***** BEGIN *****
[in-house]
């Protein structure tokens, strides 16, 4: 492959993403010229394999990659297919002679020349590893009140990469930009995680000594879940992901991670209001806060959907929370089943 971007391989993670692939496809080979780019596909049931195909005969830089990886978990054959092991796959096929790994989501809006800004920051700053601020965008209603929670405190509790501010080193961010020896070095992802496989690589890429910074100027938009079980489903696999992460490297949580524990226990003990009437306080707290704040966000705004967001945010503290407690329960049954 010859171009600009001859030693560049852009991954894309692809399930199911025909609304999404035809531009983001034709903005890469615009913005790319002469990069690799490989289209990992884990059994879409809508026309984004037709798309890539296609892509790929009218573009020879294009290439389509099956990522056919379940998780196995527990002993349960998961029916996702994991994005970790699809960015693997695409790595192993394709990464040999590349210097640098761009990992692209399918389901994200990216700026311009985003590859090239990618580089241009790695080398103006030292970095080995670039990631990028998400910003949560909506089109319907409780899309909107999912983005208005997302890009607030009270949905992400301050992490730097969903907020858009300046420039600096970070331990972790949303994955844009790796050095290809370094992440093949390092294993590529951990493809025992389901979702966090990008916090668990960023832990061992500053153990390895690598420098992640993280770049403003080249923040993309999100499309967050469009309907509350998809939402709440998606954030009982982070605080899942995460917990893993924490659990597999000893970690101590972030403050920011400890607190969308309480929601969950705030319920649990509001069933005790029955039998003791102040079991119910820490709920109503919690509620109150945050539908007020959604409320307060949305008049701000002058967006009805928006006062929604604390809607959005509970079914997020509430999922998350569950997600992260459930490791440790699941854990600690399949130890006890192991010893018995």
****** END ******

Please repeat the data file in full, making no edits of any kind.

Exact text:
[in-house]
């Protein structure tokens, strides 16, 4: 492959993403010229394999990659297919002679020349590893009140990469930009995680000594879940992901991670209001806060959907929370089943 971007391989993670692939496809080979780019596909049931195909005969830089990886978990054959092991796959096929790994989501809006800004920051700053601020965008209603929670405190509790501010080193961010020896070095992802496989690589890429910074100027938009079980489903696999992460490297949580524990226990003990009437306080707290704040966000705004967001945010503290407690329960049954 010859171009600009001859030693560049852009991954894309692809399930199911025909609304999404035809531009983001034709903005890469615009913005790319002469990069690799490989289209990992884990059994879409809508026309984004037709798309890539296609892509790929009218573009020879294009290439389509099956990522056919379940998780196995527990002993349960998961029916996702994991994005970790699809960015693997695409790595192993394709990464040999590349210097640098761009990992692209399918389901994200990216700026311009985003590859090239990618580089241009790695080398103006030292970095080995670039990631990028998400910003949560909506089109319907409780899309909107999912983005208005997302890009607030009270949905992400301050992490730097969903907020858009300046420039600096970070331990972790949303994955844009790796050095290809370094992440093949390092294993590529951990493809025992389901979702966090990008916090668990960023832990061992500053153990390895690598420098992640993280770049403003080249923040993309999100499309967050469009309907509350998809939402709440998606954030009982982070605080899942995460917990893993924490659990597999000893970690101590972030403050920011400890607190969308309480929601969950705030319920649990509001069933005790029955039998003791102040079991119910820490709920109503919690509620109150945050539908007020959604409320307060949305008049701000002058967006009805928006006062929604604390809607959005509970079914997020509430999922998350569950997600992260459930490791440790699941854990600690399949130890006890192991010893018995």